(January 6, 1655 – August 16, 1705)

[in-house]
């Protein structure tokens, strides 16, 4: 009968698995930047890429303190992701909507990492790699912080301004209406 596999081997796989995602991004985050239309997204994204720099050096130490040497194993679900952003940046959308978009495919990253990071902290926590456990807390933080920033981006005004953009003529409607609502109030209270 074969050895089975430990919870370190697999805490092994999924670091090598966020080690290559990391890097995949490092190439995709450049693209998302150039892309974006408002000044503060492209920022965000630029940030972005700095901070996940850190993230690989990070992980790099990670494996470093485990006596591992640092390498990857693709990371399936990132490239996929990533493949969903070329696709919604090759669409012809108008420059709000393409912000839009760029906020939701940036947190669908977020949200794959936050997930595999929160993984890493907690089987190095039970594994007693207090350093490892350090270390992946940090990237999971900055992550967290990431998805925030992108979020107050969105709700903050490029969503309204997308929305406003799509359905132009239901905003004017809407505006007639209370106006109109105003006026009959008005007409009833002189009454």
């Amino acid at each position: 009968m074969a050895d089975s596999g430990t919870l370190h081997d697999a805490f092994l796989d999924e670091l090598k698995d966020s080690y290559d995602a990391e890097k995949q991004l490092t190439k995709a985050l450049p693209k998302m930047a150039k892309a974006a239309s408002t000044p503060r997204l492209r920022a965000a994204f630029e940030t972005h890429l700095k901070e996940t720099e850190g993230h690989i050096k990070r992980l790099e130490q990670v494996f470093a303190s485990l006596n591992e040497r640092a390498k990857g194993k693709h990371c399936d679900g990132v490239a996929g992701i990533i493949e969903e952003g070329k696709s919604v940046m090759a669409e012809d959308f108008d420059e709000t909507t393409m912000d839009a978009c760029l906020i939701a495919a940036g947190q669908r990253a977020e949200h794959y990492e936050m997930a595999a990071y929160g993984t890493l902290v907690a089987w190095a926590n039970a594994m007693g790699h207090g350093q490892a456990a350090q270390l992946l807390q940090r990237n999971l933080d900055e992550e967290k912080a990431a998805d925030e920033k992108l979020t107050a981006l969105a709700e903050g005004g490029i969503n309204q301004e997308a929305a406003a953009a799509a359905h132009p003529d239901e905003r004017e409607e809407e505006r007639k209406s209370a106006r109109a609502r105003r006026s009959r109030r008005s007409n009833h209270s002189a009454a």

Jacob was the math-patriarch of the Bernoullis: a Swiss family which awed Europe with generations of brilliant mathematicians. He tutored his younger brother, Johann, thereby paving the way for what I call the “Bernoulli Mathematical Dynasty”. And despite later disputes with Johann, (which were mostly instigated and exacerbated by Johann), the family dominated European mathematics for decades. Jacob reigned supreme in Statistics. But that did not stop him from making inroads in Analysis, Algebra, Geometry and Number Theory. He realized (before most people did) what a powerful tool Calculus is. This inspired him to research Leibniz’s works. And by so doing, he developed various integral and differential methodologies. His mastery of calculus proved useful during the “precedence squabbles” between its co-inventors: Isaac Newton and Gottfried von Leibniz. Bernoulli sided with Leibniz due to his better abstraction and elaboration of the subject. Also aware of Robert Hooke’s exploits on catenary curve problems, and Christiaan Huygens’ geometrical proof that tautochrone curves are cycloid; he built on that by using calculus to solve a related problem of brachistochrone curve. Admired across Europe, his novelties in Probability, Polynomials, etc., led to him being the eponym of several theorems and concepts. He also left indelible marks on Infinite Series; and received praises for discovering the constant e, as well as for reinventing the Polar Coordinates. These blueprints provided his successors with the pathways on which to chart future courses. After his death in 1705, these Latin words: Mathematicus Incomparabilis, were inscribed on his tombstone.